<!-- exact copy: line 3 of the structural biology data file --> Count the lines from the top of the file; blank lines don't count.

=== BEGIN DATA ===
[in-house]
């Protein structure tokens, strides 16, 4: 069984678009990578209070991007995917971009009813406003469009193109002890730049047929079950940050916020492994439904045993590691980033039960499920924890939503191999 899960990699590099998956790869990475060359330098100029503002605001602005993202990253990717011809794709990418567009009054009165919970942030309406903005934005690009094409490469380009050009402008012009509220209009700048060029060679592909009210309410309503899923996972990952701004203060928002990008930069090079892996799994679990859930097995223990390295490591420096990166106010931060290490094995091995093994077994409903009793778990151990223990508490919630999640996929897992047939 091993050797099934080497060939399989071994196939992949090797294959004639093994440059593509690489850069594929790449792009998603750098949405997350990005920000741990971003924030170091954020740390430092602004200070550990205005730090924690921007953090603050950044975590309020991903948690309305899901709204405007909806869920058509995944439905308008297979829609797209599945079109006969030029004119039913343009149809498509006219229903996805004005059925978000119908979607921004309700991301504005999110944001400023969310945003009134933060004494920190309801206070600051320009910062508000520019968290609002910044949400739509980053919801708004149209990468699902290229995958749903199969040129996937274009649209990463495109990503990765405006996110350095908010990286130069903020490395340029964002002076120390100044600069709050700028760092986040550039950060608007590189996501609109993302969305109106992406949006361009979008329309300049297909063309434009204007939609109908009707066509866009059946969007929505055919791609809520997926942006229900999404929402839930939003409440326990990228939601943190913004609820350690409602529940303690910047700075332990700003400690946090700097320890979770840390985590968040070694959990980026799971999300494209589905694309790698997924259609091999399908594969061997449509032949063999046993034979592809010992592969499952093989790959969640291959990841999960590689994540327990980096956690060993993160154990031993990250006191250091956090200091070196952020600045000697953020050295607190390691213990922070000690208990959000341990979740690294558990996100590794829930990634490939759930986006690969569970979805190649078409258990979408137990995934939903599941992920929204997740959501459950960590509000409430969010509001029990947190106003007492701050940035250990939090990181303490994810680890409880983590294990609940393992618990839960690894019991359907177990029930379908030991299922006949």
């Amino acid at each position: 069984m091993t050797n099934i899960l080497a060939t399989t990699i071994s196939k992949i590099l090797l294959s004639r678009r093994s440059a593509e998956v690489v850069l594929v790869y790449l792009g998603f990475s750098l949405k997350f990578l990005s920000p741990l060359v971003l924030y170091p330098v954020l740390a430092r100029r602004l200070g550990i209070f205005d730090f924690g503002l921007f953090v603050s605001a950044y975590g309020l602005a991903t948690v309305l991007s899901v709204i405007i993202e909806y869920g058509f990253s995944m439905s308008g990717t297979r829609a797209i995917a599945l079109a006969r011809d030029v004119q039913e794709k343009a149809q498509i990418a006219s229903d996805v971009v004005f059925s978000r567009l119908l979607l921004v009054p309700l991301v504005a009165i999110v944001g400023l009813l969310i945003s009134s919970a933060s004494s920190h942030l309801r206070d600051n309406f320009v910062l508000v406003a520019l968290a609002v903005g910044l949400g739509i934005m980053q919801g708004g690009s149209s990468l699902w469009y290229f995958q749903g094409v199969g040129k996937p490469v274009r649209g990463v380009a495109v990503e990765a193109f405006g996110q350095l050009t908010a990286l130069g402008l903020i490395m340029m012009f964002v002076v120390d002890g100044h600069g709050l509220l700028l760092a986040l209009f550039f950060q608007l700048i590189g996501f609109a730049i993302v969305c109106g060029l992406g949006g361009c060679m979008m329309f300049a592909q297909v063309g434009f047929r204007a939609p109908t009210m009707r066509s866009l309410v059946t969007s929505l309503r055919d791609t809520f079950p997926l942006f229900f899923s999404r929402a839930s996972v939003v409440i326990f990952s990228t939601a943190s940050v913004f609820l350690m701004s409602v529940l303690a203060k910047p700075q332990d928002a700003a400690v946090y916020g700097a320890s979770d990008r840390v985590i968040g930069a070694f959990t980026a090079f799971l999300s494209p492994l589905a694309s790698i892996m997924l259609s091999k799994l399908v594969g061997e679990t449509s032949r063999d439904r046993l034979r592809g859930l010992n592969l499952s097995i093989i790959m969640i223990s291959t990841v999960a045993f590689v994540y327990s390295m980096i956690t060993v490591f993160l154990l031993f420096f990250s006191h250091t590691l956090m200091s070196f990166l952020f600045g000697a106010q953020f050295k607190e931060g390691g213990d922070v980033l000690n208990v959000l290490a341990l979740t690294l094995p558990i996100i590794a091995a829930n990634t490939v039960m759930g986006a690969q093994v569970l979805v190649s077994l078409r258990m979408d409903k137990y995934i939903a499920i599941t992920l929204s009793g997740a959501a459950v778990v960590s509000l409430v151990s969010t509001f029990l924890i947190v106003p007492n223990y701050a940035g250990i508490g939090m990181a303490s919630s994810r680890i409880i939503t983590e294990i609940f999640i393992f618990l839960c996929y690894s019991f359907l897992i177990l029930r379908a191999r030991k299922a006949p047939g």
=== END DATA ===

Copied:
């Amino acid at each position: 069984m091993t050797n099934i899960l080497a060939t399989t990699i071994s196939k992949i590099l090797l294959s004639r678009r093994s440059a593509e998956v690489v850069l594929v790869y790449l792009g998603f990475s750098l949405k997350f990578l990005s920000p741990l060359v971003l924030y170091p330098v954020l740390a430092r100029r602004l200070g550990i209070f205005d730090f924690g503002l921007f953090v603050s605001a950044y975590g309020l602005a991903t948690v309305l991007s899901v709204i405007i993202e909806y869920g058509f990253s995944m439905s308008g990717t297979r829609a797209i995917a599945l079109a006969r011809d030029v004119q039913e794709k343009a149809q498509i990418a006219s229903d996805v971009v004005f059925s978000r567009l119908l979607l921004v009054p309700l991301v504005a009165i999110v944001g400023l009813l969310i945003s009134s919970a933060s004494s920190h942030l309801r206070d600051n309406f320009v910062l508000v406003a520019l968290a609002v903005g910044l949400g739509i934005m980053q919801g708004g690009s149209s990468l699902w469009y290229f995958q749903g094409v199969g040129k996937p490469v274009r649209g990463v380009a495109v990503e990765a193109f405006g996110q350095l050009t908010a990286l130069g402008l903020i490395m340029m012009f964002v002076v120390d002890g100044h600069g709050l509220l700028l760092a986040l209009f550039f950060q608007l700048i590189g996501f609109a730049i993302v969305c109106g060029l992406g949006g361009c060679m979008m329309f300049a592909q297909v063309g434009f047929r204007a939609p109908t009210m009707r066509s866009l309410v059946t969007s929505l309503r055919d791609t809520f079950p997926l942006f229900f899923s999404r929402a839930s996972v939003v409440i326990f990952s990228t939601a943190s940050v913004f609820l350690m701004s409602v529940l303690a203060k910047p700075q332990d928002a700003a400690v946090y916020g700097a320890s979770d990008r840390v985590i968040g930069a070694f959990t980026a090079f799971l999300s494209p492994l589905a694309s790698i892996m997924l259609s091999k799994l399908v594969g061997e679990t449509s032949r063999d439904r046993l034979r592809g859930l010992n592969l499952s097995i093989i790959m969640i223990s291959t990841v999960a045993f590689v994540y327990s390295m980096i956690t060993v490591f993160l154990l031993f420096f990250s006191h250091t590691l956090m200091s070196f990166l952020f600045g000697a106010q953020f050295k607190e931060g390691g213990d922070v980033l000690n208990v959000l290490a341990l979740t690294l094995p558990i996100i590794a091995a829930n990634t490939v039960m759930g986006a690969q093994v569970l979805v190649s077994l078409r258990m979408d409903k137990y995934i939903a499920i599941t992920l929204s009793g997740a959501a459950v778990v960590s509000l409430v151990s969010t509001f029990l924890i947190v106003p007492n223990y701050a940035g250990i508490g939090m990181a303490s919630s994810r680890i409880i939503t983590e294990i609940f999640i393992f618990l839960c996929y690894s019991f359907l897992i177990l029930r379908a191999r030991k299922a006949p047939g």